Those floating pyramids indicate every vantage point from which a Skydio drone running 3D Scan captured a photo.

Those using the software prior to release include the Boston Police Department, the North Carolina Department of Transportation (specifically for bridge inspections), and Sundt Construction. The release says these users (and others) have noted 75% faster data capture, 50% greater output from inspection teams, and 30% fewer re-inspections (meaning having to go out and fly a structure again due to incomplete data). Dean Miller, a virtual construction engineer with Sundt Construction, has this to say:

We have been amazed by the results we achieved using 3D Scan during the Early Access Program. Our teams will be able to get in the field faster and better serve our clients through the business development, operations, and close-out processes.

Start your (autonomous) engines…

Skydio drones feature what the company calls its Flight Autonomy Engine. And here the firm isn’t referring to motors, but to the hardware and software combination that allows these devices to see, understand, and act on their own. This dense comprehension of the real world, translated into ever-changing real-time 3D models that inform the drone of the world around them, make these drones different. And when you couple that with the new software, you’ve got something even more powerful.

Why send a person up this when you can scan it?

A lot of very smart engineering has gone into the drones and 3D Scan. Here’s the word from Skydio’s VP of autonomy, Hayk Martiros:

We are extremely excited about the value that 3D Scan delivers. Manual drones lack the ability to see and understand the 3D nature of the world and, as a result, can’t provide a scalable solution to replace traditional methods of inspection.  With 3D Scan we are turning Skydio drones into intelligent scanning robots that can build real-time flight plans optimized to each scene, and generate the best possible photographic datasets.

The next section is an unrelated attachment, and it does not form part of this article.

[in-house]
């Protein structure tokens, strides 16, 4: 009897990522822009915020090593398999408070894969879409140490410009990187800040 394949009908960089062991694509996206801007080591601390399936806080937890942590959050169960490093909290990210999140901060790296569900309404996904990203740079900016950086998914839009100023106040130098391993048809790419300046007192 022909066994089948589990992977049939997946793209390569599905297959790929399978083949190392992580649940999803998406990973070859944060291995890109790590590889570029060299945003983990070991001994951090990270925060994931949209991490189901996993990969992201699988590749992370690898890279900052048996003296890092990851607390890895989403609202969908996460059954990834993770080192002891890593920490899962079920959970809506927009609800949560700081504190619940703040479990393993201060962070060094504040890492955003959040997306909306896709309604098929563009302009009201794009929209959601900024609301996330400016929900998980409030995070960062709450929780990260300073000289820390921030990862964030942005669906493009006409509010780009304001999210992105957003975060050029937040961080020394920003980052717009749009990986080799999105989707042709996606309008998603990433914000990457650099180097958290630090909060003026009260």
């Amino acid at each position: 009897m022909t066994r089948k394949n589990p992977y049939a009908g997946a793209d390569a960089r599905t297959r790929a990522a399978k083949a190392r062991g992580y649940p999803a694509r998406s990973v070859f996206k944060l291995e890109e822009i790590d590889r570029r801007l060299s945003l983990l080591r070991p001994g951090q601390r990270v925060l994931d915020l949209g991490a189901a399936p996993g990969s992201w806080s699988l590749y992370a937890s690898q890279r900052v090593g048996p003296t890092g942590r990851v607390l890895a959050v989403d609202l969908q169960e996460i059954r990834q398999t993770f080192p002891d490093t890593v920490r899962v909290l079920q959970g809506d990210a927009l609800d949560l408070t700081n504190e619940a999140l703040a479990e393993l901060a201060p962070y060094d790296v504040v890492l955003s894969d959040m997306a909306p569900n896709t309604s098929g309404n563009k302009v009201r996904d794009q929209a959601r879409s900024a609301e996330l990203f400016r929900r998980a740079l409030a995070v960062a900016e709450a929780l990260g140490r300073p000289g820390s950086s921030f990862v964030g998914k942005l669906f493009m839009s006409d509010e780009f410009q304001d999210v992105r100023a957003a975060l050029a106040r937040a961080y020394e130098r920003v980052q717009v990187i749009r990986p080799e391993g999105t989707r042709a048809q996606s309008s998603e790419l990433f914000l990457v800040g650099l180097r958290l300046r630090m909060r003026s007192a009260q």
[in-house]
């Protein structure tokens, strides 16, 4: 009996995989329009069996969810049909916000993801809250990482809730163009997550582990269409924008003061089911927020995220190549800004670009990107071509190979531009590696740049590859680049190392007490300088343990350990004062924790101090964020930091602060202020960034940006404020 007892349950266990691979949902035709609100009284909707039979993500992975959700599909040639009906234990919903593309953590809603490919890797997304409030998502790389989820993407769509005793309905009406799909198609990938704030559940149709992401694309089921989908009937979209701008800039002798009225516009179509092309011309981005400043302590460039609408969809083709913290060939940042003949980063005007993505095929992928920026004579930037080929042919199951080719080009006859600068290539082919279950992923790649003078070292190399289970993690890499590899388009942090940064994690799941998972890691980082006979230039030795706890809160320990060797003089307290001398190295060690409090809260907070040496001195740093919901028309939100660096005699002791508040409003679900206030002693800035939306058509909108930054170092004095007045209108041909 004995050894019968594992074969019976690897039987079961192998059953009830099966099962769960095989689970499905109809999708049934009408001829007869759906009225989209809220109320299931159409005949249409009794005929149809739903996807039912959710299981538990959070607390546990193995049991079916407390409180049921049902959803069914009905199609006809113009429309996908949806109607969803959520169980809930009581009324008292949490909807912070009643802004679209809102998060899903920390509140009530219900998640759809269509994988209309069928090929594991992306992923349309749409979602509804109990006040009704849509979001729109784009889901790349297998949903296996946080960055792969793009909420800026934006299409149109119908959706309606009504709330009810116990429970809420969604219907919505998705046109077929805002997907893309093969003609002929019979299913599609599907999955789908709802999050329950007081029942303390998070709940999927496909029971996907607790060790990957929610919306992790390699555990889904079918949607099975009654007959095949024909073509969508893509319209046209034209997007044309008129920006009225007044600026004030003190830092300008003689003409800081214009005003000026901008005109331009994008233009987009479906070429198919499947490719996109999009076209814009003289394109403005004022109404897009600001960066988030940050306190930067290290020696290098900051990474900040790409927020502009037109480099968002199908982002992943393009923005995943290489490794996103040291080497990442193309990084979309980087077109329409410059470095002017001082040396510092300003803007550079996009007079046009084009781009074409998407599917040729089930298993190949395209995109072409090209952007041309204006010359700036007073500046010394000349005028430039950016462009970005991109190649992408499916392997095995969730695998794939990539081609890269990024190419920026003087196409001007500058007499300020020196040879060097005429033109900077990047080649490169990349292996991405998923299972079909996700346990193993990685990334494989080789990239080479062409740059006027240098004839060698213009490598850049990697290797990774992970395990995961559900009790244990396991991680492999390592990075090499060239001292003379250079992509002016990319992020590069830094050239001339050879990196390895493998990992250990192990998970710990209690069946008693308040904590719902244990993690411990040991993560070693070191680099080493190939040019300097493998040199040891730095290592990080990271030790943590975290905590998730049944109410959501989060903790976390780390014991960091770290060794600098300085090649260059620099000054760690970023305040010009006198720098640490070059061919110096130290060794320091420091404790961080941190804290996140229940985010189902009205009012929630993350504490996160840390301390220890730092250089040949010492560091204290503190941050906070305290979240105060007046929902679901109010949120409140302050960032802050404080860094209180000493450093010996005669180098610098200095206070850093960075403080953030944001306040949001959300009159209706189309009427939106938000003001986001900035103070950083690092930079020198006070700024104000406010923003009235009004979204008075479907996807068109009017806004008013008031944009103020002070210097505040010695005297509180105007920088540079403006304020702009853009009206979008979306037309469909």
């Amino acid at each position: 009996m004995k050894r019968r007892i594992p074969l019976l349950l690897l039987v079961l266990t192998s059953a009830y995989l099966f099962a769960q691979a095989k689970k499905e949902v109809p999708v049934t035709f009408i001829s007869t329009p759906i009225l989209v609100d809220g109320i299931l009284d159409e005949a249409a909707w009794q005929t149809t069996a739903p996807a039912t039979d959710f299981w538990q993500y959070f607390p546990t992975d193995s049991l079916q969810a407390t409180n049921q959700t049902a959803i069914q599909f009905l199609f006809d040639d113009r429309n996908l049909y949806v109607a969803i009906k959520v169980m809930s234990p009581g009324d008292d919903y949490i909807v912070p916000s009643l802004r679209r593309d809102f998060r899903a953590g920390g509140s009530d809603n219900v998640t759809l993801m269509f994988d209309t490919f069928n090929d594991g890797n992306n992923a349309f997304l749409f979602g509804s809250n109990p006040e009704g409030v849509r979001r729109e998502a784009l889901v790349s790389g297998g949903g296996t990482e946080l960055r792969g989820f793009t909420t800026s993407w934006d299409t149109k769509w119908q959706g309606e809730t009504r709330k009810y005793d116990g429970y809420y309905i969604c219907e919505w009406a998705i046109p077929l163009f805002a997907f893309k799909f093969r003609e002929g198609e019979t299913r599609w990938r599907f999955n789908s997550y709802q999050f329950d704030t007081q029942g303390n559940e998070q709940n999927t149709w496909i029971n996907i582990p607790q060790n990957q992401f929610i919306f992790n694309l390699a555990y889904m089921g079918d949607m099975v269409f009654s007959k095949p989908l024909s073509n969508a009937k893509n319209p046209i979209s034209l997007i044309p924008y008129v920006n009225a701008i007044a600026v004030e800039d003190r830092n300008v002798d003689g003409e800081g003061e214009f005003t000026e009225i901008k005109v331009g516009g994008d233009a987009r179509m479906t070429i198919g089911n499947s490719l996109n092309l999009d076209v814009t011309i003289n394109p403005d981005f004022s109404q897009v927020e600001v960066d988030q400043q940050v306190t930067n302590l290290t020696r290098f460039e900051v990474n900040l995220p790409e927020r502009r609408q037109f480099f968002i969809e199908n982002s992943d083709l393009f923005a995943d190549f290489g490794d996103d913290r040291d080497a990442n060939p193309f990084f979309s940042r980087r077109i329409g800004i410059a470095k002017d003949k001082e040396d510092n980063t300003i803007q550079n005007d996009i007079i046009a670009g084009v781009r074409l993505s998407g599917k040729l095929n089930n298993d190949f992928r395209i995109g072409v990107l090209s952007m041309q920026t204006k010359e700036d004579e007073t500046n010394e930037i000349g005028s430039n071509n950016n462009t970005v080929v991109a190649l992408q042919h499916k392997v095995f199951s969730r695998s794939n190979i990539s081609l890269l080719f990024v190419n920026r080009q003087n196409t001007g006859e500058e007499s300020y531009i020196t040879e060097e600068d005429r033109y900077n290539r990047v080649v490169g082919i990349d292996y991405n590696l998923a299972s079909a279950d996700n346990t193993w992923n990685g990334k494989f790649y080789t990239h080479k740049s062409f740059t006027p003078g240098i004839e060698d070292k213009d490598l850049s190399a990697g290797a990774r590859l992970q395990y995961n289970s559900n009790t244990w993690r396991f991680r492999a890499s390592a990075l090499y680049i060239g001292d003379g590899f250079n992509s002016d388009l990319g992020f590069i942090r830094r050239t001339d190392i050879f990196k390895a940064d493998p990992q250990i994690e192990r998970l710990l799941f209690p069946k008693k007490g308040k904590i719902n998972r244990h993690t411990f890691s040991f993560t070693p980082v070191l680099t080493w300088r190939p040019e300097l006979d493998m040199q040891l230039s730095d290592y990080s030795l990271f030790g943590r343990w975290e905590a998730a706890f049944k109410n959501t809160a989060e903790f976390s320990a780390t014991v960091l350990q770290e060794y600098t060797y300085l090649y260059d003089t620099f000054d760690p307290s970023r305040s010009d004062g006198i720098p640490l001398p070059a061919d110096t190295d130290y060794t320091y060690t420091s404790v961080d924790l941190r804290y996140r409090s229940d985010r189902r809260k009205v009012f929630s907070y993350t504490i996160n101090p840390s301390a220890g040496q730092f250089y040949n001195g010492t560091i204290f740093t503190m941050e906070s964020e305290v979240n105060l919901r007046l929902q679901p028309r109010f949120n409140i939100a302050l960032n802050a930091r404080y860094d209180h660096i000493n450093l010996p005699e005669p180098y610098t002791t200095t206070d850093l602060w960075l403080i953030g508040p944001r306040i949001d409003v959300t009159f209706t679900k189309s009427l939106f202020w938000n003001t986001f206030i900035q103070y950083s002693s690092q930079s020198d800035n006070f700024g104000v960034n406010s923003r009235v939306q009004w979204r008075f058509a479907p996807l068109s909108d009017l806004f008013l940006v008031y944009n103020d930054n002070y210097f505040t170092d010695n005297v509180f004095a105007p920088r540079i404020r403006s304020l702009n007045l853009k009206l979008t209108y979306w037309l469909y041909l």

Does it do everything?

Well, no, not quite. You’ll still need other photogrammetry software to stitch together all of those images (the Skydio took 223 images when it scanned my bicycle, so you can imagine what a much larger structure might entail). On that front, Skydio simultaneously announced it has selected Bentley Systems as a preferred partner for the stitching process, using its ContextCapture software. (Other 3D reconstruction engines, including DroneDeploy and RealityCapture can also be used).

Bentley’s senior vice-president of digital cities, Robert Mankowski, sees nothing but potential here:

We are excited to partner with Skydio to help our users safely, reliably, and repeatedly generate the photo datasets required to create amazing 3D models and digital twins. Infrastructure assets like roads and bridges, rail and transit systems, utilities, and buildings and industrial facilities are very complicated and capturing them accurately and precisely is hard to do manually. Combining the Skydio drone automation with the high-performance and highly scalable 3D reconstruction capabilities of Bentley’s ContextCapture will enable our users to create great models, more frequently, and more cost effectively than before.

Smart software

For a more detailed look at the software’s capabilities and ease-of-use, we really do encourage you to take a look at our review, which also includes screengrabs of the augmented reality features built into 3D Scan. Skydio’s release didn’t really highlight the AR features built into the software, but that’s really one of its key features, at least in terms of user interface/user experience. You quickly create a 3D structure that encloses your subject and see the virtual enclosure on the app.

That’s impressive. But seeing a Skydio 2 fly using this adaptive mapping software really made us feel like we were watching a flying robot, complete with a pretty intelligent brain. The drone appeared to completely understand both its environment and its task… and simply set out to do the work. It was, let’s say, impressive.

Wait, there’s more!

And there is. Although Skydio released this news at 9 a.m. ET on June 2, there’s a big online event scheduled for 12 p.m. ET (9 a.m. PT) the same day. The company will be showing the full capabilities of this software, along with testimonials from companies that have already been using the combination. Skydio CEO Adam Bry will also be sharing the company’s vision for autonomous drone inspection.

If you’d like to learn more about 3D Scan and see some really cool stuff, we recommend tuning in. You can register here.